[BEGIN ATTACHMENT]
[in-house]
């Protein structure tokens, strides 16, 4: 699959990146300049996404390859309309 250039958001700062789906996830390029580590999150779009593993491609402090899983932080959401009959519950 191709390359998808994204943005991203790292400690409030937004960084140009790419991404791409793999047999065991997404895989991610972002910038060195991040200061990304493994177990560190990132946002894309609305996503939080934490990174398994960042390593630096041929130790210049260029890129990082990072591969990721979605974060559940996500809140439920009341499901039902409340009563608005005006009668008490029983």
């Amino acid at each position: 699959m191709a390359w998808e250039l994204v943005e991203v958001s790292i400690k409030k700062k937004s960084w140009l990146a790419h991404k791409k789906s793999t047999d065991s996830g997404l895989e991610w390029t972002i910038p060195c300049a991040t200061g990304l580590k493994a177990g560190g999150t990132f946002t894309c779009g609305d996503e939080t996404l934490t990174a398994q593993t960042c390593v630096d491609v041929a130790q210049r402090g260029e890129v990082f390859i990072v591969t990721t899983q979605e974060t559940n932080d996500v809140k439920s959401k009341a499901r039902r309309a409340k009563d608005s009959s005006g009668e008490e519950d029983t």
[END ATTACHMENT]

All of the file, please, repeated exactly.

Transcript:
[in-house]
């Protein structure tokens, strides 16, 4: 699959990146300049996404390859309309 250039958001700062789906996830390029580590999150779009593993491609402090899983932080959401009959519950 191709390359998808994204943005991203790292400690409030937004960084140009790419991404791409793999047999065991997404895989991610972002910038060195991040200061990304493994177990560190990132946002894309609305996503939080934490990174398994960042390593630096041929130790210049260029890129990082990072591969990721979605974060559940996500809140439920009341499901039902409340009563608005005006009668008490029983």
């Amino acid at each position: 699959m191709a390359w998808e250039l994204v943005e991203v958001s790292i400690k409030k700062k937004s960084w140009l990146a790419h991404k791409k789906s793999t047999d065991s996830g997404l895989e991610w390029t972002i910038p060195c300049a991040t200061g990304l580590k493994a177990g560190g999150t990132f946002t894309c779009g609305d996503e939080t996404l934490t990174a398994q593993t960042c390593v630096d491609v041929a130790q210049r402090g260029e890129v990082f390859i990072v591969t990721t899983q979605e974060t559940n932080d996500v809140k439920s959401k009341a499901r039902r309309a409340k009563d608005s009959s005006g009668e008490e519950d029983t």